From GovExec yesterday:
The Customs and Border Protection agency is considering a variety of methods to accommodate what is expected to be a surge in illegal immigrants detained, including holding those arrested on ships to await trial, a source within the agency said.
CBP last month called upon managers to meet and discuss possible methods of handling potentially tens of thousands of illegal immigrants who are jailed as they await deportation or a trial, said a source with firsthand knowledge of the discussions.
The bureau is considering either buying out-of-service cruise ships or leasing them to create “detention barges” at sea, the source said. The barges would act as jails, housing alleged violators of U.S. immigration law.
Because the cruise industry is not as profitable as it once was, CBP may get a bargain on ship space that has passed its prime, the source said. And, as the need for additional beds for detainees could only exist on a short-term basis, having a contract that creates more jail space for illegal immigrants will prove less costly than having to build new jails, the source said.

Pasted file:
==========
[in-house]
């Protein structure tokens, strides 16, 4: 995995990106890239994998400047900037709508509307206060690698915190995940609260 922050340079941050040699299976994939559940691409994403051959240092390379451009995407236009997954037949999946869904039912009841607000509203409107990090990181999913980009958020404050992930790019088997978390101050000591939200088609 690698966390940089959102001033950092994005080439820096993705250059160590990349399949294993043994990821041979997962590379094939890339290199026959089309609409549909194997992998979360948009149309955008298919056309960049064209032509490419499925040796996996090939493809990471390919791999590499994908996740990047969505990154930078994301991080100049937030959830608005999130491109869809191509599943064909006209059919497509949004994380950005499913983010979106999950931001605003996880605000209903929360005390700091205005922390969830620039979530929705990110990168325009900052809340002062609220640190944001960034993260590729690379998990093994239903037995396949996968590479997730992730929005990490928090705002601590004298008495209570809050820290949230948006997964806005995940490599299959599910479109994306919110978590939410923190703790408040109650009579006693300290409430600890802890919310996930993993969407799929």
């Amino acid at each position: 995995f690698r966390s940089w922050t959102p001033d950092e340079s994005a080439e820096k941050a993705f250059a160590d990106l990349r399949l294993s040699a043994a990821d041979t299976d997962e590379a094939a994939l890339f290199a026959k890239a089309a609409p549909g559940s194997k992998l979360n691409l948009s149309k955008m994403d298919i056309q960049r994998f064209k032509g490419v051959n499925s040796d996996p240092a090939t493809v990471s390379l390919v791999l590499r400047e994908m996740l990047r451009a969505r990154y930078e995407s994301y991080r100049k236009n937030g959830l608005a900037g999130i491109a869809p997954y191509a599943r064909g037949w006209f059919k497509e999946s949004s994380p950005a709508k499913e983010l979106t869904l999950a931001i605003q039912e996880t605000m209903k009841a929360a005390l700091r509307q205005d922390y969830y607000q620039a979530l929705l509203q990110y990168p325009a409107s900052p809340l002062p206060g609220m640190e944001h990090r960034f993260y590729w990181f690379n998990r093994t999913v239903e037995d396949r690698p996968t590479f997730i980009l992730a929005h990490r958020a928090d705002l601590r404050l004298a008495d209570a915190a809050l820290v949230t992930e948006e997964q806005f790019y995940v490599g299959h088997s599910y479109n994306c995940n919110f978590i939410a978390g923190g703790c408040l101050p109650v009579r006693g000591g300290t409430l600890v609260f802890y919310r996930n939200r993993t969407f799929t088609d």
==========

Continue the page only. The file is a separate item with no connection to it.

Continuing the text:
Cruise ships? If my memory serves me correctly, didn’t that not work out so well the last time around?
On Sept. 1, as tens of thousands of desperate Louisianans packed the New Orleans Superdome and convention center, the Federal Emergency Management Agency pleaded with the U.S. Military Sealift Command: The government needed 10,000 berths on full-service cruise ships, FEMA said, and it needed the deal done by noon the next day.
The hasty appeal yielded one of the most controversial contracts of the Hurricane Katrina relief operation, a $236 million agreement with Carnival Cruise Lines for three ships that now bob more than half empty in the Mississippi River and Mobile Bay. The six-month contract — staunchly defended by Carnival but castigated by politicians from both parties — has come to exemplify the cost of haste that followed Katrina’s strike and FEMA’s lack of preparation.
CBP and ICE do have an important challenge in dealing with the growing demand for detention and removal operations. But there must be a better option than leasing cruise ships again.